611 W. Union Street
Benson, AZ 85602
(520) 586-0800

Health Choice Integrated Care crisis Line
1-877-756-4090

NurseWise 24-Hour Crisis Line
1-866-495-6735

NAZCARE Warm Line
1-888-404-5530



SEABHS
611 W. Union Street
Benson, AZ 85602
(520) 586-0800

NurseWise 24-Hr Crisis Line
1-866-495-6735

NAZCARE Warm Line
1-888-404-5530


powered by centersite dot net

Getting Started
Here are some forms to get started. These can be printed and brought with you so that you can pre-fill out some known info ahead of time. More...


Health Sciences
Resources
Basic InformationLatest News
Genes Start Mutating Soon After Life Begins, Study FindsMore Men Than Women With Parkinson's Have Caregivers'Fountain of Youth' Gene Discovered in Secluded Amish CommunityLRRK2 Variants Linked to Lower Age at Onset of Parkinson'sKnowing Too Much About Your Genes Might Be RiskyOverlapping Surgery Appears Safe in Neurosurgical ProceduresDo I Know Ewe?Daytime Wounds May Heal Faster Than Nighttime OnesHuman vs. Animal Brainpower: More Alike Than You Might ThinkResilient Brain Connections May Help Against Alzheimer'sConcerns Surround Use of Direct-to-Consumer Genetic TestingWhen It Comes to Obesity, Genes Just Partly to BlameDoes Time of Neurosurgery Matter?Smoking Alters Genetic Relationship with Parkinson'sHealth Tip: Considering Genetic TestingDiabetes Ups Risk of MACE in Acute Coronary SyndromesScientists Spot Genes Behind Skin ColorScientists Support Genome Editing to Prevent DiseaseBrain Disconnects Spotted in Parkinson's Patients With Visual HallucinationsCoffee Doesn't Help Parkinson's Motor DisordersCan Babies Help Heart Patients?Scientists Spot Marker for CTE in Living Football PlayersNerve Stimulation Pulls Patient From 15-Year Vegetative StateWhy Your Nose May Be Key to Parkinson's RiskEvolution Not Over for HumansBrain Scans Offer Clues to Why Some Teens Pile on PoundsNew Clues to Why Yawns Are ContagiousNew Hope From Old Drugs in Fight Against Parkinson'sFirst Gene Therapy Approved in U.S.Awake for Aneurysm Brain Surgery, Better Results?Does Autism Risk Reside in Cells' Energy Engines?More Evidence Contact Sports Can Affect the BrainVirtual House Calls for Speedy, Effective Parkinson's CareSeven Imaging Biomarkers Tied to Cognition in Male FightersDiabetes Drug Shows Promise Against Parkinson'sCombined MRI Might Help Predict Brain Damage in BoxersMedical Reality Catches Up to Science FictionNoninvasive Brain Test May Pinpoint Type of DementiaIn Mice, Brain Cells Discovered That Might Control AgingScans May Show Consciousness in 'Comatose' PatientsBoxers, MMA Fighters May Face Long-Term Harm to Brain: StudyFDA Panel OKs What May Soon Be First Gene Therapy Approved in U.S.Early Parkinson's May Prompt Vision ProblemsWhole-Genome Sequencing of Uncertain Clinical UtilityCould Shift Work Damage Your DNA?Gene Sequencing May Reveal Risks for Rare DiseasesRogue Genes May Cause Some ALS CasesSticky Brain 'Plaques' Implicated in Alzheimer's AgainEven Your Bones Can Get Fat, Mouse Study SuggestsDoes a Low-Fat Dairy Habit Boost Parkinson's Risk?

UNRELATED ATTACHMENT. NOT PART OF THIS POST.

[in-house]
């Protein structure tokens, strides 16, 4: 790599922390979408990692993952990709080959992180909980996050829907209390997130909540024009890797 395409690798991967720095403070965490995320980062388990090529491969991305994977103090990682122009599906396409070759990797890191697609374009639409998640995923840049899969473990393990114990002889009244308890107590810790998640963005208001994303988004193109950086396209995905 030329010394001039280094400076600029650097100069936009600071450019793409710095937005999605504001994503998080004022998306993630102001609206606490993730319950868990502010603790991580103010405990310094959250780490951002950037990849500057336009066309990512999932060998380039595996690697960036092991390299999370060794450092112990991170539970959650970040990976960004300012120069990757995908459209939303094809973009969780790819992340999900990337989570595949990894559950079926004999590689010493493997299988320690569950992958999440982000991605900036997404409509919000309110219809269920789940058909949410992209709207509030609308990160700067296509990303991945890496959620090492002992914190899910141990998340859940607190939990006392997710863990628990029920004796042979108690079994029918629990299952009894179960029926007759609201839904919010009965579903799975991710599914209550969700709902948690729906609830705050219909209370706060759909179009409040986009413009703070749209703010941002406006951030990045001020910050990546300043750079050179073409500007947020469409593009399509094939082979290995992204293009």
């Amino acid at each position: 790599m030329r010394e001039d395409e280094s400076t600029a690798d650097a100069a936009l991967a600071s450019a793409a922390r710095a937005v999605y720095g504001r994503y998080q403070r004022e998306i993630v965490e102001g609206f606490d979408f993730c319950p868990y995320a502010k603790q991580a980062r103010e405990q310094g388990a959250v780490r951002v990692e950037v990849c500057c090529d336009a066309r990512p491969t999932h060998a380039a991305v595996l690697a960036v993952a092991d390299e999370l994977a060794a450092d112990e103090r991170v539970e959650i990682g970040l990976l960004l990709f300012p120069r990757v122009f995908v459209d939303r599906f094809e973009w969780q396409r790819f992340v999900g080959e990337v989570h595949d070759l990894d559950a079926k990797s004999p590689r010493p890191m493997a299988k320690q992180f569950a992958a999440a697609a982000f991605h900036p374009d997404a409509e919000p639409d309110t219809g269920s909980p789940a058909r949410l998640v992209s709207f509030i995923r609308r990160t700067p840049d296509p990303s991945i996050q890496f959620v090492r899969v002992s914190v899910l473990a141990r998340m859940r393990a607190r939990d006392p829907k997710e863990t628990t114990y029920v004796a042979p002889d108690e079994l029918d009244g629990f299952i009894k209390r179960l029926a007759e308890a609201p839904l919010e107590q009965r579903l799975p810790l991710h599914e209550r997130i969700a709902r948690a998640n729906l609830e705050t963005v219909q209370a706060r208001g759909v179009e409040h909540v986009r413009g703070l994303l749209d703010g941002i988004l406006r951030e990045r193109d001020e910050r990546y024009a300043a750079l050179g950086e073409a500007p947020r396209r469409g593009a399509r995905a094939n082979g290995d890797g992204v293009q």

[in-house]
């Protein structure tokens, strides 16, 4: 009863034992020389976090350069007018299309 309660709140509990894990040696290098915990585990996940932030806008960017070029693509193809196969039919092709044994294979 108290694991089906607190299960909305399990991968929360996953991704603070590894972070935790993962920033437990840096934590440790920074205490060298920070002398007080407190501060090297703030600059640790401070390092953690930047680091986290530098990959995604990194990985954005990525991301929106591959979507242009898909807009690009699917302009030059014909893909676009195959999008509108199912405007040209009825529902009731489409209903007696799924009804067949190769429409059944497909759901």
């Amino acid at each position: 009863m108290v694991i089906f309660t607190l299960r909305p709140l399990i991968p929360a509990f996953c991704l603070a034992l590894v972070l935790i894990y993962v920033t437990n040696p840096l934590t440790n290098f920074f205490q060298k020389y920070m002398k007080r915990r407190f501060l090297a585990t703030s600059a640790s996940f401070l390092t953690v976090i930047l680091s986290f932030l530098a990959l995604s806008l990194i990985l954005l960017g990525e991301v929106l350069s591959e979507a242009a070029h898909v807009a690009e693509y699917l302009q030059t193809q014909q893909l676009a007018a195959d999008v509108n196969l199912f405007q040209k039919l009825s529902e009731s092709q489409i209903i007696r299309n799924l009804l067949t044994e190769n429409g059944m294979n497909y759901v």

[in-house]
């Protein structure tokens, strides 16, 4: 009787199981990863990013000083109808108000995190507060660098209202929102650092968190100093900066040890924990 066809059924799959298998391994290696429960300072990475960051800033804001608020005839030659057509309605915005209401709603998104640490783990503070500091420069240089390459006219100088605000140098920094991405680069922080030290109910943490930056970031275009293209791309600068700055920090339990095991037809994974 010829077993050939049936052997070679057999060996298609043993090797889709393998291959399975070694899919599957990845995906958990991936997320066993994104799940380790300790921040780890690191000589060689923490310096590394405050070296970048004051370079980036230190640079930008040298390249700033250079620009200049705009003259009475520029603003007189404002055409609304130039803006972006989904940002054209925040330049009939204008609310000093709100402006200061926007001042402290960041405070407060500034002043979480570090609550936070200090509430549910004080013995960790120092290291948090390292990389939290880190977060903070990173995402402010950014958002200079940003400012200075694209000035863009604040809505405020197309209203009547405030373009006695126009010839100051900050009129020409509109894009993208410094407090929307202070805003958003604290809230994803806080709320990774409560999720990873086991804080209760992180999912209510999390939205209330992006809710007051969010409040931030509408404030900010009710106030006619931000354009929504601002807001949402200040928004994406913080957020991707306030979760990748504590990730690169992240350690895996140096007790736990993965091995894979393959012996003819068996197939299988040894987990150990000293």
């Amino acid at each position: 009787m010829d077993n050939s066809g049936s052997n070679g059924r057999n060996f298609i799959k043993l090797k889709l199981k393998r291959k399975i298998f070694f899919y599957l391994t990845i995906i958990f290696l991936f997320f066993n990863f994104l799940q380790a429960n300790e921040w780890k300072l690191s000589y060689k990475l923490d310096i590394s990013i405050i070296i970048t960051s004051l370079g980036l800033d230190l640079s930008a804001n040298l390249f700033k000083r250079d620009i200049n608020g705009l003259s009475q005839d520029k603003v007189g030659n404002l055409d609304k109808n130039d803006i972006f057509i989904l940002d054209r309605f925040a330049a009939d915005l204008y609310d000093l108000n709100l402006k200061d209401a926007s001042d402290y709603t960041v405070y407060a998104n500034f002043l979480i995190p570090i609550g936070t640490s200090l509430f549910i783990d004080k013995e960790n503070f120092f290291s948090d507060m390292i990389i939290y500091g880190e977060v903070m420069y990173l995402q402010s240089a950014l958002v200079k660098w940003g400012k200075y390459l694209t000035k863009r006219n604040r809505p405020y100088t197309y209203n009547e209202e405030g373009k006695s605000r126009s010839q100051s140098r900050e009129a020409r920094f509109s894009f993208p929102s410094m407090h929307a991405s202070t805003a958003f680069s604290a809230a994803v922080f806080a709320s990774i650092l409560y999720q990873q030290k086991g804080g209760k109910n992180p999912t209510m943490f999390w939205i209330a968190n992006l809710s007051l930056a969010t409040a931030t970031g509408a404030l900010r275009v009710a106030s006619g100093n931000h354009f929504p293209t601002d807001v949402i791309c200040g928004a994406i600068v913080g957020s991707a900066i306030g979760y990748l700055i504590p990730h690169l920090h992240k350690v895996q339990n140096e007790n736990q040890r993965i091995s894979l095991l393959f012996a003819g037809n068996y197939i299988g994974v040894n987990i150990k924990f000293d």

Questions and AnswersLinksBook Reviews
Related Topics

Medical Disorders
Mental Disorders
Mental Health Professions

Brain 'Rewires' to Work Around Early-Life Blindness

HealthDay News
by -- Robert Preidt
Updated: Mar 22nd 2017

new article illustration

WEDNESDAY, March 22, 2017 (HealthDay News) -- Blindness at an early age triggers the brain to make new connections that enhance hearing, smell and touch, as well as memory and language, a new study suggests.

Researchers used MRIs to scan the brains of 12 people who were born blind or lost their sight by age 3.

The scans showed a number of changes in the brains of the people who were blind that weren't present in scans from people who could still see.

Changes caused by early blindness "may be more widespread than initially thought," lead author Corinna Bauer, a scientist at Massachusetts Eye and Ear, said in a hospital news release.

"We observed significant changes not only in the occipital cortex [where vision is processed], but also areas implicated in memory, language processing and sensory motor functions," added Bauer.

Learning more about these connections could lead to more effective rehabilitation programs to help blind people, the researchers suggested.

According to senior study author Lotfi Merabet, "Even in the case of being profoundly blind, the brain rewires itself in a manner to use the information at its disposal so that it can interact with the environment in a more effective manner." Merabet is director of the Laboratory for Visual Neuroplasticity at the Schepens Eye Research Institute at Massachusetts Eye and Ear in Boston.

"If the brain can rewire itself -- perhaps through training and enhancing the use of other modalities like hearing, and touch and language tasks such as Braille reading -- there is tremendous potential for the brain to adapt," added Merabet.

The study was published online March 22 in the journal PLOS ONE.

More information

The U.S. National Eye Institute has more on blindness.